Self Care: Soothing and Strengthening

By Anna K.

Author’s note: I’ve lived with depression and (social) anxiety since my teens; at various times, I’ve been prescribed anti-depressants, and gone to counseling, but the main way I’m currently working to minimise my symptoms is through self care. In no way do I want to suggest that it’s the best or the only way to deal with these mental health issues, but I wanted to clarify that this is where I’m starting from. I’m definitely still on a journey of working out how to manage my mental health, and everyone’s mental health journey is different, but I hope that this record of my experiences with self care will be helpful to someone.

I’ve only recently come across the term “self care”; so recently, in fact, that I don’t know the official definition of self care (or even if there is one). But in some ways, I don’t think having a single expert definition is so terribly important. Self care, as I understand it, boils down to looking after yourself. This is one of those “sounds simple, is in fact complicated” things, I know. I think of self care as taking the aphorism “be kind, for everyone you meet is fighting a hard battle,” and applying that to yourself — recognising that you, too, are fighting a hard battle, and that you therefore deserve kindness, not just from others, but from yourself. It’s about recognising that living with (in my case) depression and anxiety is a really hard thing to do. And self care is about trying to make this as easy as possible.

It’s often much easier to be kind to other people than it is to be kind to ourselves, and the idea of self care can often seem more like self indulgence. But being kind to yourself is not the same as letting yourself off the hook: certainly for me, practicing effective self care is about knowing when to give myself a break and when to give myself a kick in the pants. But how to tell the difference? I started getting better at this when I was introduced to the idea of mindfulness by a therapist a few years ago: he had me practice regularly assessing both my physical state (“how does my left foot feel?”) and mental state (“what thoughts are bubbling up right now? How do I feel emotionally?”). I no longer run through the exercise daily, but the habit of checking in with myself has stuck, and it makes it easier to decide whether some self care would be a good idea, and what kind of self care would work best right now.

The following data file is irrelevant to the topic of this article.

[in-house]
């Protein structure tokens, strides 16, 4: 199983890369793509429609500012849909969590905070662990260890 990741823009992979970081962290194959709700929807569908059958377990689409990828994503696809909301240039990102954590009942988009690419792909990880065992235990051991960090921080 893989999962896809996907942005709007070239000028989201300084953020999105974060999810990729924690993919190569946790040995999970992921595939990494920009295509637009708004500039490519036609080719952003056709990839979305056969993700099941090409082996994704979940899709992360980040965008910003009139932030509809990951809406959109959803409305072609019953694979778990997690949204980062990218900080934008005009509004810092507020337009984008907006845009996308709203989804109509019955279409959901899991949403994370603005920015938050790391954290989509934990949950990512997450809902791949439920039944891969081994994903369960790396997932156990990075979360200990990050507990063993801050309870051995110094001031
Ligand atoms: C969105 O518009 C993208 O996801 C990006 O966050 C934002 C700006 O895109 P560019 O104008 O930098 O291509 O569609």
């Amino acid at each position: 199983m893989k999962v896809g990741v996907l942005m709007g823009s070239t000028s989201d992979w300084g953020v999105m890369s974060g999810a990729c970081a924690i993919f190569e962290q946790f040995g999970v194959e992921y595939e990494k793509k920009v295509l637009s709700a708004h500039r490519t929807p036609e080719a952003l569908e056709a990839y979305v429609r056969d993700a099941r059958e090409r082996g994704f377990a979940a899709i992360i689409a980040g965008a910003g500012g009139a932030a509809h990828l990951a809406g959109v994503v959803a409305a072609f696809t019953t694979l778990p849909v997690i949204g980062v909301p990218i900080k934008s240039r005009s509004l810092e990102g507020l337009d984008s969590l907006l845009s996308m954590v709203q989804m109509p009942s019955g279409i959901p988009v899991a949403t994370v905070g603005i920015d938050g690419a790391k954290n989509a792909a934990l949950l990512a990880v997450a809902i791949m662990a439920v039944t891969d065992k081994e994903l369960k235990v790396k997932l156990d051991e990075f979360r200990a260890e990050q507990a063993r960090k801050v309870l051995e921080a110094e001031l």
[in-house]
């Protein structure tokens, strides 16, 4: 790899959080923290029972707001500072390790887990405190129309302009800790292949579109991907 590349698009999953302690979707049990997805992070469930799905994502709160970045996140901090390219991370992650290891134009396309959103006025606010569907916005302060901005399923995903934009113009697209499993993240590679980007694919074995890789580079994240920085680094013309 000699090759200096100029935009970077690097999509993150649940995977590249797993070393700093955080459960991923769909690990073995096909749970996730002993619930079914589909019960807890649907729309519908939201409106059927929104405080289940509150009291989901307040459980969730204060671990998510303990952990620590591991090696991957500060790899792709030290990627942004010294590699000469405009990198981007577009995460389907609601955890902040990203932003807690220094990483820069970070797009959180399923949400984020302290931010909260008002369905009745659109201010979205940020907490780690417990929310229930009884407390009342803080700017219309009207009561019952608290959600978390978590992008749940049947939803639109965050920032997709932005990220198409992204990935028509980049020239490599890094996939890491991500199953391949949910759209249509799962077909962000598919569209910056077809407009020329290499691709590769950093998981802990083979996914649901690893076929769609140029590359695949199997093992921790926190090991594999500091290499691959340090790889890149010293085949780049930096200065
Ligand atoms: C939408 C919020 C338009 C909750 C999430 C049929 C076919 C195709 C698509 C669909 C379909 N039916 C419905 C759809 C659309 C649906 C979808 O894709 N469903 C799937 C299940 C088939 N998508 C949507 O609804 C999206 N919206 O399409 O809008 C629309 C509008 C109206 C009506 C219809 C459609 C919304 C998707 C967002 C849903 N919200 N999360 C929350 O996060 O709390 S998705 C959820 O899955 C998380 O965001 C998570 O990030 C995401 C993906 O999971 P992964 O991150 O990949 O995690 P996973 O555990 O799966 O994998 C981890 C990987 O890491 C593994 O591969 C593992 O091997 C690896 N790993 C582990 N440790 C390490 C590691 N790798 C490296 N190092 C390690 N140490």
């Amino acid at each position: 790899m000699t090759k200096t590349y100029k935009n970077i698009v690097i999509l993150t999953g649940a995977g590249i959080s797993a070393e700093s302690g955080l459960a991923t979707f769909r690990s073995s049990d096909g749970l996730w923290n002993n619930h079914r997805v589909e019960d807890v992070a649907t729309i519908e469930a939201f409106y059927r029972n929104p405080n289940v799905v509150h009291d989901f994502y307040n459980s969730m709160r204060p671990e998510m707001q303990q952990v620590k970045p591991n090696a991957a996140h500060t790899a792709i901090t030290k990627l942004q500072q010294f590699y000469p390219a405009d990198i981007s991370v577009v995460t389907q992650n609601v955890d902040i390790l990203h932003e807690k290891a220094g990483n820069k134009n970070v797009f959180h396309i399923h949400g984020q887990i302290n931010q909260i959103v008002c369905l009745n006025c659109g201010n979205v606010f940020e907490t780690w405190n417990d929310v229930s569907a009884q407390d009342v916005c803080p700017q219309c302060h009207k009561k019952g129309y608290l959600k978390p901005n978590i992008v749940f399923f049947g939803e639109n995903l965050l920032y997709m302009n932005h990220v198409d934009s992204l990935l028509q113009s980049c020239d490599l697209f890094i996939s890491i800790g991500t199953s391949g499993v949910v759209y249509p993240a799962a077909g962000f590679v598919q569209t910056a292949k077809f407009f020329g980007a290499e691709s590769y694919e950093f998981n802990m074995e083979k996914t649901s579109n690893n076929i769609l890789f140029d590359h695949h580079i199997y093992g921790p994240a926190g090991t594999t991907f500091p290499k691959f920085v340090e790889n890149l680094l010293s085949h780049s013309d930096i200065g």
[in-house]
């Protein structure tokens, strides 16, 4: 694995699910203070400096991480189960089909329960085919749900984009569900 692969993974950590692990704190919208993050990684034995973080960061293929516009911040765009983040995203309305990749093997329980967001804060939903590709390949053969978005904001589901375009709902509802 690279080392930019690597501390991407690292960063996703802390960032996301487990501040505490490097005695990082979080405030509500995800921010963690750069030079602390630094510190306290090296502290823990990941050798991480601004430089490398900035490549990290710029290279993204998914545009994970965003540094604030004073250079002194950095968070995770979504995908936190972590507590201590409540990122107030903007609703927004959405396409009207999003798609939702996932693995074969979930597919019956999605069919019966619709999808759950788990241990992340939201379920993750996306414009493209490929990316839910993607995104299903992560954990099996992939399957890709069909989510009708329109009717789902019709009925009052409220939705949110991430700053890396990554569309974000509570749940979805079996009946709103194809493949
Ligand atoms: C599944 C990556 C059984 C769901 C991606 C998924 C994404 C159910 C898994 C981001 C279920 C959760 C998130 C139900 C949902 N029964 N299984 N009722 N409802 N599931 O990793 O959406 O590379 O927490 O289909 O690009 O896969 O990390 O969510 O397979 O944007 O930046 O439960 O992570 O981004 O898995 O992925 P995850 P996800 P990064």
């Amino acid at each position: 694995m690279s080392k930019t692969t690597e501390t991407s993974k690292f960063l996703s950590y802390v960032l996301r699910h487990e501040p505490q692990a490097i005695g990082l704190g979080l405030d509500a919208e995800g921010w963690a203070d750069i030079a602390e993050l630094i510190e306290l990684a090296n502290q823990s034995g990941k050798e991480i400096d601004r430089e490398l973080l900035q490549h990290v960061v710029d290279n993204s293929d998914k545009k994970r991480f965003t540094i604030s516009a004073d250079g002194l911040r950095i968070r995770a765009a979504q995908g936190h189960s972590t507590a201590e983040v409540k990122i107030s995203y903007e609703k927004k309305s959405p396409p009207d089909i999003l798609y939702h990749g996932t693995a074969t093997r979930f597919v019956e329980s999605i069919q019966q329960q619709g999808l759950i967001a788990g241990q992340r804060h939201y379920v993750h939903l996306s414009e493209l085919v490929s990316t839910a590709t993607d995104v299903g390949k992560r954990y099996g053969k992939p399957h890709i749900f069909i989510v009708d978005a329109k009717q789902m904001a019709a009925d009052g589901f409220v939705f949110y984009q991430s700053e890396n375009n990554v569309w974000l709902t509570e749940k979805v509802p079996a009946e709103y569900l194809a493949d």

In writing this piece, I found myself thinking about the different ways in which I practice self care, and I realised that my self care practices can be grouped in different ways. One possibly helpful realisation I had was that you could categorise my self care as being of one of two types: “preventive” and “palliative.”

“Palliative” self care is what I would call self care that I use to soothe myself when I’m in a particularly depressive or anxious phase. It’s about acknowledging that I’m in pain, and trying to find ways to make the pain a little less in the here and now. “Preventive” self care is about looking after myself when I’m basically feeling okay, and strengthening myself in order to be able to weather the storm of a bad patch in the future. “Palliative” and “preventative” could also be understood as “soothing” and “strengthening.”

“Strengthening” self care and “soothing” self care aren’t in opposition to each other, and in fact can overlap to a certain degree. To help illustrate what I mean by these two labels, I’ll now look at some of my personal self care practices, talk a little bit about each one, and try and explain what it is that makes it a useful form of self care for me.

Strengthening self care

Yoga

We’re always told that exercise produces endorphins and makes us happy and healthy and so on and so forth, but the problem is that exercise is often really boring, and also hard work. It is for me, at any rate, and that might be why I find it hard to exercise beyond walking everywhere downtown. But I do like those endorphins, and I would also like to feel that I’m in control of my body rather than the other way round, so I started going to a gentle yoga class at my local Y. And it’s been really helpful — it’s a really low-key class with a lovely instructor, and I never feel judged for my size or my near-complete lack of flexibility. Sometimes it takes a bit of effort to psych myself up to going, but I always feel better afterwards; in addition to the yoga-specific benefits, successfully completing an exercise class makes me feel strong and capable and proactive, which are things that depression prevents me from feeling a lot of the time.

Choir